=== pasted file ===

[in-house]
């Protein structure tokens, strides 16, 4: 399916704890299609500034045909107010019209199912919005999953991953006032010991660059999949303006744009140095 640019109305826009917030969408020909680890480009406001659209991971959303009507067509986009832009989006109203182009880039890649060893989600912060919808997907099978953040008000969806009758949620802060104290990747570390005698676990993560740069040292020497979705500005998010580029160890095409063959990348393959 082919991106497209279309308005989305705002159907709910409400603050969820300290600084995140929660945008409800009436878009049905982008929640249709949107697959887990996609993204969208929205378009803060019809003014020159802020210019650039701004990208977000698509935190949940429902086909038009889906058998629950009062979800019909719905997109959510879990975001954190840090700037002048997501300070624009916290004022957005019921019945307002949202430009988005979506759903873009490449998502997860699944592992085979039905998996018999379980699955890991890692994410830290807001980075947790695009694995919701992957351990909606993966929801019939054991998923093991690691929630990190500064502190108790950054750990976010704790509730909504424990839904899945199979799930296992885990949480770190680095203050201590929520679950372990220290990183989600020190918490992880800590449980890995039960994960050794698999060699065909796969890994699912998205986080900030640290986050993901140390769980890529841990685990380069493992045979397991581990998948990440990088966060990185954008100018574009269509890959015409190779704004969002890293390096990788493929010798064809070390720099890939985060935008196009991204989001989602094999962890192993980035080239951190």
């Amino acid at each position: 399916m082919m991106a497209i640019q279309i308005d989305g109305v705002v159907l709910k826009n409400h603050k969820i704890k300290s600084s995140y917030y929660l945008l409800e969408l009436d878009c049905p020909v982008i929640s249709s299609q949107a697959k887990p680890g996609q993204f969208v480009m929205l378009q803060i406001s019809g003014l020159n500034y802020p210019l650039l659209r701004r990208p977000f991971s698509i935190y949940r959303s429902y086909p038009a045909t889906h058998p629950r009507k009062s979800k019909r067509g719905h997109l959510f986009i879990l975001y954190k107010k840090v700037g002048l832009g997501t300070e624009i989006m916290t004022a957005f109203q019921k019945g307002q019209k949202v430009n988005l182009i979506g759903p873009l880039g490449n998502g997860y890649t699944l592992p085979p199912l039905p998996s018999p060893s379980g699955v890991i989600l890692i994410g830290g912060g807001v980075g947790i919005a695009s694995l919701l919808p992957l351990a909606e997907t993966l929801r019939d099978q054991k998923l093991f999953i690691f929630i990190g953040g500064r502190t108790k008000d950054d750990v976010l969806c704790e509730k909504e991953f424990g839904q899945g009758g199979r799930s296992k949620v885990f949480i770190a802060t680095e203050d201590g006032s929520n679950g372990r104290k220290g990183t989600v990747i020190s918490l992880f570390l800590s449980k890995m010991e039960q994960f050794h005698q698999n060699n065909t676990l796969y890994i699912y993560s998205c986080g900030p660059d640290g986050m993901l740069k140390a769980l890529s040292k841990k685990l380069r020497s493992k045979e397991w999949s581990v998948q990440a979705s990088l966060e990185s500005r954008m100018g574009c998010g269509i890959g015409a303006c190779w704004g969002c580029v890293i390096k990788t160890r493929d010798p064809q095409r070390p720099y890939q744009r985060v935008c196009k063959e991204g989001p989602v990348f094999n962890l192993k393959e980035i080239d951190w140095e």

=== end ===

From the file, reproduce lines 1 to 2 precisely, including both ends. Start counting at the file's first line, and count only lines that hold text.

[in-house]
């Protein structure tokens, strides 16, 4: 399916704890299609500034045909107010019209199912919005999953991953006032010991660059999949303006744009140095 640019109305826009917030969408020909680890480009406001659209991971959303009507067509986009832009989006109203182009880039890649060893989600912060919808997907099978953040008000969806009758949620802060104290990747570390005698676990993560740069040292020497979705500005998010580029160890095409063959990348393959 082919991106497209279309308005989305705002159907709910409400603050969820300290600084995140929660945008409800009436878009049905982008929640249709949107697959887990996609993204969208929205378009803060019809003014020159802020210019650039701004990208977000698509935190949940429902086909038009889906058998629950009062979800019909719905997109959510879990975001954190840090700037002048997501300070624009916290004022957005019921019945307002949202430009988005979506759903873009490449998502997860699944592992085979039905998996018999379980699955890991890692994410830290807001980075947790695009694995919701992957351990909606993966929801019939054991998923093991690691929630990190500064502190108790950054750990976010704790509730909504424990839904899945199979799930296992885990949480770190680095203050201590929520679950372990220290990183989600020190918490992880800590449980890995039960994960050794698999060699065909796969890994699912998205986080900030640290986050993901140390769980890529841990685990380069493992045979397991581990998948990440990088966060990185954008100018574009269509890959015409190779704004969002890293390096990788493929010798064809070390720099890939985060935008196009991204989001989602094999962890192993980035080239951190």